Local News

Tremain Edge Holloway: 2006 NC Teaching Fellow

Posted January 25, 2019 5:00 a.m. EST
Updated January 25, 2019 6:39 a.m. EST

Tremain Edge Holloway: 2006 NC Teaching Fellow

This interview was conducted by email as part of a series on teacher diversity in North Carolina.

What years were you a Teaching Fellow, and what college did you attend?

2006- 2010 at North Carolina Central University.

Why did you apply to be a Teaching Fellow, and how did the program affect your life?

I honestly never thought I would be in education. As a young teenager my passion and goal was to be a professional athlete. I was heavily recruited for basketball while in high school.

Unfortunately, I suffered a devastating injury. The result: College recruiters stop contacting me and the offer letters stop coming in the mail.

At that moment in time, my mother encouraged me to utilize my mind rather than my athletic ability because she knew my potential and how my mind could propel me further than sports ever would. My mother has been and always will be a huge influence in my life and career as an educator. She taught 39 years in Nash-Rocky Mount School System and at one time, was my teacher (bad experience, but I still love her).

She ingrained in me the importance of education at an early age and always encouraged me to give back to the generations coming behind me to ensure they would have educational knowledge for the future. Hence, my reasons for applying for NC Teaching Fellows. It was my way to do something that would honor my mother and furthermore educate the world’s youth for the future.

What have you done since college, and what are you doing now?

I taught four years in Durham Public Schools as a high school math teacher. After teaching, I decided to go to graduate school out of state and gain my administrative license and master’s in school leadership.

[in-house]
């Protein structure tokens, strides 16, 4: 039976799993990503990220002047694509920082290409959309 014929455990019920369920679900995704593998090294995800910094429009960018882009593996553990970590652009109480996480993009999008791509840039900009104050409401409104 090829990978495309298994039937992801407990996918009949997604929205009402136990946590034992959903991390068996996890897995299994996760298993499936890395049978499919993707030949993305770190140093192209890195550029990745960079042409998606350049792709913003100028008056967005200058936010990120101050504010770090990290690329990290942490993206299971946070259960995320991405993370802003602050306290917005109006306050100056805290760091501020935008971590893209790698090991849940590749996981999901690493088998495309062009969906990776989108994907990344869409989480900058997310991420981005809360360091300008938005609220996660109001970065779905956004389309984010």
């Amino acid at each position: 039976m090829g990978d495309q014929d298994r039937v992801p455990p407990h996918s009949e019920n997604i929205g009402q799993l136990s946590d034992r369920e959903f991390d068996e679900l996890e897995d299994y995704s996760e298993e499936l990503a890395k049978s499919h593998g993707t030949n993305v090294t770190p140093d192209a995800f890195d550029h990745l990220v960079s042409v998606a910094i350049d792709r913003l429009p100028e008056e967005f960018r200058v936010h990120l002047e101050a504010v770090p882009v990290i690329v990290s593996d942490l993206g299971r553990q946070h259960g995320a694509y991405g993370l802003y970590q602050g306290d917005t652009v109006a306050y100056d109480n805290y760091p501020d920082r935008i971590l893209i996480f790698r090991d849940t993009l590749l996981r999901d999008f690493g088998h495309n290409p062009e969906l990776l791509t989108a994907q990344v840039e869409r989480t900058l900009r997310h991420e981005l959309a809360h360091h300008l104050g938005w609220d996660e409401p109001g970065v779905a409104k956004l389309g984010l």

After graduate school, I moved to Seattle to begin my administrative journey as an assistant principal at a small high school. I now currently serve as a principal in Highline Public Schools district located in the greater Seattle area.

Why have you stayed in (or left) teaching?

I cannot see myself doing anything else. Every day, I have the privilege of working with students who walk like me, talk like me, look like me, and want to lead like I lead. I am passionate about setting up our youth for success in helping them reach their goals, dreams, and aspirations.

What advice do you have for colleges hoping to recruit more people of color and men to study teaching?

It is needed! We need more brothers to help be mentors to the young males of color in the school. It makes such a big difference. I myself am a product of great mentoring.

What advice do you have for schools hoping to retain people of color and men as teachers?

Keep them! Give them support however you can. They are a limited commodity that can give you unlimited rewards for your school community.